[Editor’s note: PPAHS believes in removing as many barriers to communication between clinicians and their patients. With that goal in mind, Louise Taylor discusses how medical interpretation services can be an effective tool to facilitate clinician-patient discussions.]

By Louise Taylor

Patient safety goals should be a primary concern no matter which language you are speaking. As such, you may need the medical interpreting services to make sure important patient instructions are not lost in translation. Below, we’ll cover some of the top ways to make sure you are working with medical interpreting in a way that keeps your patients safe, no matter which languages they may speak. Interpreters in this medical field speak the language of medicine—they are there at points in the patient’s journey from making a medical appointment to outpatient doctor’s visits to clinical consultation to drug diagnoses. They help remove the language barriers between the doctor and the patient.

Map Your Medical Interpreting Needs

The first thing to be clear is which languages you are likely to need. Understanding the demographics of your local area will help with this, as will analyzing your current patient list and your previous experiences where language barriers have been a concern. Knowing in advance which languages you are likely to need can ensure that you use the best service for your needs. 

You’ll also need to understand just what that service entails. What is medical interpretation? Medical interpreting is a specialized interpretation for the medical field. Interpreting often happens in real-time, such as having an interpreter present during a consultation with a patient. The interpreter’s role is a pressurized one, as they have only a split second to find the right phrase and deliver it in the target language. They also have to deal with the emotional side of the work, such as when a doctor delivers bad news to a patient. 

Plan Ahead

Plan ahead regarding when you will need to access the service. While it is much easier to find medical interpretation services than it used to be, since many services are online, planning ahead can avoid last-minute scrambling. Using any old service could put your patient safety at risk.  

One way to have an organized medical interpreting process is to keep track of when appointments are scheduled with patients who don’t speak English. You can plan ahead to have the service ready when they arrive.  

Use a Professional Service 

Your medical interpreter’s level of skills and experience is of the utmost importance. They should be knowledgeable about interpreting best practices and experienced in the role. They should also have patient safety concerns at the forefront of their professional goals and know medical terminology in both languages.  

You can assess a professional service in a number of ways:

  • Look at independent consumer reviews of the service before contacting them.
  • Check the background of the interpreters the agency employs or the individual interpreter that you are thinking of using. How long does it take to become a medical interpreter? Often years. A medical interpreter should have a background that shows they are fluent in the language, such as higher education qualifications, extensive work experience and belonging to a professional organization.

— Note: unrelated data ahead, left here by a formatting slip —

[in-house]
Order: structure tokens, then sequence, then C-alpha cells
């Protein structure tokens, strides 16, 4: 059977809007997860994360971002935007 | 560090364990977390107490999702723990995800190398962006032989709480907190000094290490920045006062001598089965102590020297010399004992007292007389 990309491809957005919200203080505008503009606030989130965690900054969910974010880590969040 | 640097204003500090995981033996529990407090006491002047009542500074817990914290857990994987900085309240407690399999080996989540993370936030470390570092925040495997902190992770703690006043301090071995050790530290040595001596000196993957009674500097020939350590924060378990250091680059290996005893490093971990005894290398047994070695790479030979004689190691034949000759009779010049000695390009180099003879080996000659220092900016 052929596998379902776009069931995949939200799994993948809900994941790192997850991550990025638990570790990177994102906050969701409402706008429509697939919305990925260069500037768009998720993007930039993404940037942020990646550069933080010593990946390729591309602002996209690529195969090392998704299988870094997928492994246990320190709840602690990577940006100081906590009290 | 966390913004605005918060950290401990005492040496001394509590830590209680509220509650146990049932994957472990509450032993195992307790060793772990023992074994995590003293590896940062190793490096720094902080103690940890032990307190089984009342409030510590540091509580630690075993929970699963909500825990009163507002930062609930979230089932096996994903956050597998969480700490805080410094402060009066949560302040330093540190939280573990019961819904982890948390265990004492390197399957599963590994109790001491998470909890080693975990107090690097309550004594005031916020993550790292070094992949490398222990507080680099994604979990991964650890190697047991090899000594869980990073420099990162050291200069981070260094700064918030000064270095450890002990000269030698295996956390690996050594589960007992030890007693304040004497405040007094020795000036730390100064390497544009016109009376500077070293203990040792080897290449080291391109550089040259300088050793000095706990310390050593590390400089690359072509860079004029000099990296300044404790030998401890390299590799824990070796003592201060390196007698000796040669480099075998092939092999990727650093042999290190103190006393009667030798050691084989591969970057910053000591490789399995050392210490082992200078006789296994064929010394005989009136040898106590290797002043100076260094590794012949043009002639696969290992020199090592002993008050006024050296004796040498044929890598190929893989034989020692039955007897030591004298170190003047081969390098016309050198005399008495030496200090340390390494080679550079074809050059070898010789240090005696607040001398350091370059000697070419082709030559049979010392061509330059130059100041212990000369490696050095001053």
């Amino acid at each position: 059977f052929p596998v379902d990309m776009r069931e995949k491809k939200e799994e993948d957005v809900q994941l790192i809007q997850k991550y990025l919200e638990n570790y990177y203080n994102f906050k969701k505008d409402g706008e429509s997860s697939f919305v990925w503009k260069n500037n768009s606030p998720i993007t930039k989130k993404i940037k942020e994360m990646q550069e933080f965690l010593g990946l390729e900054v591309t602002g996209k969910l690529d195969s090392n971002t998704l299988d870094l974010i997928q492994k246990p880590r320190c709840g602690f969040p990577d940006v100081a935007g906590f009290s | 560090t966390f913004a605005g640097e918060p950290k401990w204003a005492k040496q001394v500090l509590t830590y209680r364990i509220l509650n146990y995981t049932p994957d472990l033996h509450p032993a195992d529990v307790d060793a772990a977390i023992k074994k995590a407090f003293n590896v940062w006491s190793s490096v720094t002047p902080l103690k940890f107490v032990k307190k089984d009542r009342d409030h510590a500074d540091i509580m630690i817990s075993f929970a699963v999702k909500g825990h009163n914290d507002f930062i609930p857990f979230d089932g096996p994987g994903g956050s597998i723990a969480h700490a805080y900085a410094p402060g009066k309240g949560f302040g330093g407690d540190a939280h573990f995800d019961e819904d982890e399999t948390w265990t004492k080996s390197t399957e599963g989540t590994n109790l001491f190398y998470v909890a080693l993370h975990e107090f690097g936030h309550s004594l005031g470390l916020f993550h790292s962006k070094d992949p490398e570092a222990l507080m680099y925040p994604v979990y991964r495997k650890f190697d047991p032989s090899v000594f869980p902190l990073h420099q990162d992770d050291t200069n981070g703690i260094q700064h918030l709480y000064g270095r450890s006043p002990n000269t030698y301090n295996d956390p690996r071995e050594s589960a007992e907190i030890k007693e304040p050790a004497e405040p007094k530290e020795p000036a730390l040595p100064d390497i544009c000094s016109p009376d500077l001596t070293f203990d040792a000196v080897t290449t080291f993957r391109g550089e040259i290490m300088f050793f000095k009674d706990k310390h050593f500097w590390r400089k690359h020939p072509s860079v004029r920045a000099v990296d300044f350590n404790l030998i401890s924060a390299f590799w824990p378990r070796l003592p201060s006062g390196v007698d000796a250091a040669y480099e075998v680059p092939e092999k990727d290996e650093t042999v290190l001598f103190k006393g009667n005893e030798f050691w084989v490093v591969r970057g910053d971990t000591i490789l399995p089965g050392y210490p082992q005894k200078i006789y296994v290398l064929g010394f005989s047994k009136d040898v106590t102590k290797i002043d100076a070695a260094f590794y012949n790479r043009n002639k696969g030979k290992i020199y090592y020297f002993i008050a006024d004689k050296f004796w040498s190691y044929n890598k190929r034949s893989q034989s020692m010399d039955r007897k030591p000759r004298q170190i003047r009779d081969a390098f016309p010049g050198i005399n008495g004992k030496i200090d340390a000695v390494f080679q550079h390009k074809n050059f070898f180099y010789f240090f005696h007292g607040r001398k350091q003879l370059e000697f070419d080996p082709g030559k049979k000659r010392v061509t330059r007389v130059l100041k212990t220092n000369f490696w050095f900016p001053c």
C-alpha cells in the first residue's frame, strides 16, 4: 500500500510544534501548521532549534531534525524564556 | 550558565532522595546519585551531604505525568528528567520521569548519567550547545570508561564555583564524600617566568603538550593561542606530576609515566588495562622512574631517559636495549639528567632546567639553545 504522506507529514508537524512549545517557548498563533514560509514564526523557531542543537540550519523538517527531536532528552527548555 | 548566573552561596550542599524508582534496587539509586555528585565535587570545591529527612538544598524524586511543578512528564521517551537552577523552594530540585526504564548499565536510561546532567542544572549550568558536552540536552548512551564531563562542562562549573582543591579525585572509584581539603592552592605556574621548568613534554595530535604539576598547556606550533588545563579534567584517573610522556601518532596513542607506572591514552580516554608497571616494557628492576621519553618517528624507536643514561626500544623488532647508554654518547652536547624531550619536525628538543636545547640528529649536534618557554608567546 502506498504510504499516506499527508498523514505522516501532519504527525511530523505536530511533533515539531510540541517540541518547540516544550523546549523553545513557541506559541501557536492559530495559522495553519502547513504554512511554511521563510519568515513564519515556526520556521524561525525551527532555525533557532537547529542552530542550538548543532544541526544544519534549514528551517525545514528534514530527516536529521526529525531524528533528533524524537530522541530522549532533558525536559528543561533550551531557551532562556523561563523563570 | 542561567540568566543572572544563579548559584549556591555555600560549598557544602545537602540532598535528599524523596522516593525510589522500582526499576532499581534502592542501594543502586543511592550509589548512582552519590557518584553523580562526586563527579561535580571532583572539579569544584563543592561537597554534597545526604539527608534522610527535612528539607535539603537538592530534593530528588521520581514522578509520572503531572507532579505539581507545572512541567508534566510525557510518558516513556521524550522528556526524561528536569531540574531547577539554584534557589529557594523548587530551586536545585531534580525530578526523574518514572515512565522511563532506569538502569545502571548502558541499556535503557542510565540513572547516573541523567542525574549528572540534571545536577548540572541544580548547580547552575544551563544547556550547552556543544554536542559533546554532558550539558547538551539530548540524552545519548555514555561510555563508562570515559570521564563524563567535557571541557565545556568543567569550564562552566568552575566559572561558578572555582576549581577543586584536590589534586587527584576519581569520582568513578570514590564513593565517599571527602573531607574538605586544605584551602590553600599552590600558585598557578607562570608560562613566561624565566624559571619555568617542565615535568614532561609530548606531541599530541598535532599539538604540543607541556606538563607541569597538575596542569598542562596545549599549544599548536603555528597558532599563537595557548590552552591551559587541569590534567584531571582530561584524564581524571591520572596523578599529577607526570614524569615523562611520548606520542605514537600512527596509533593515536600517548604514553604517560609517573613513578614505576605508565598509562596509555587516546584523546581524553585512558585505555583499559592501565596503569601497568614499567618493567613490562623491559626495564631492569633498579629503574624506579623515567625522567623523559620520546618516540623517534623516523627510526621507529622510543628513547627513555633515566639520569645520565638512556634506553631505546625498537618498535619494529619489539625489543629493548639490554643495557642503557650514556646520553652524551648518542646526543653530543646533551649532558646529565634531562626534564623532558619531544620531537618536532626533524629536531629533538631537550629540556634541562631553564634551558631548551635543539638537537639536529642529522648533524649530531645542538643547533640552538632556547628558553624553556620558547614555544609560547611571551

• Medical interpreting also has industry certifications, where interpreters sit a rigorous test to prove that they are at the top of their field.  

By properly vetting the medical interpreting service you plan to use, you can make sure you’re working with a professional company that values patient safety.

Make Accuracy Your Priority 

It’s important to look into how the service assures and values medical interpreting accuracy. For instance, it’s common for services to have some kind of rotation and break schedule in place for their interpreters, given the mentally demanding nature of the work. If the service has people doing medical interpreting jobs for hours on end without a break, they don’t value either their interpreters’ or patient safety as much as they should.  

Because medical interpreting often happens in real time, where an interpreter must convert spoken language on the fly, it can be very draining; a good service will mandate some kind of brake system or even swap out interpreters to keep them alert.    

Interpreters in this field cover everything from patient diagnoses to doctor-to-patient clinical interactions to setting up medical appointments to specifying instructions and drug interactions. They are the language experts of the medical field. 

Consider Remote Services  

Video and remote working has become the norm since the pandemic. 81% of people want to continue working remotely at least some of the time, while 61% want remote work to become their primary way of working. 

Zoom’s expansion reflects this. The service grew to 300 million users in April 2020. Many of those providing medical interpreting services have been using it. This kind of video remote interpreting is where an interpreter is present in the conversation through video chat. It’s cheaper than having interpreters attend in person. It can be a great solution for getting the best services for your needs, no matter where they are located.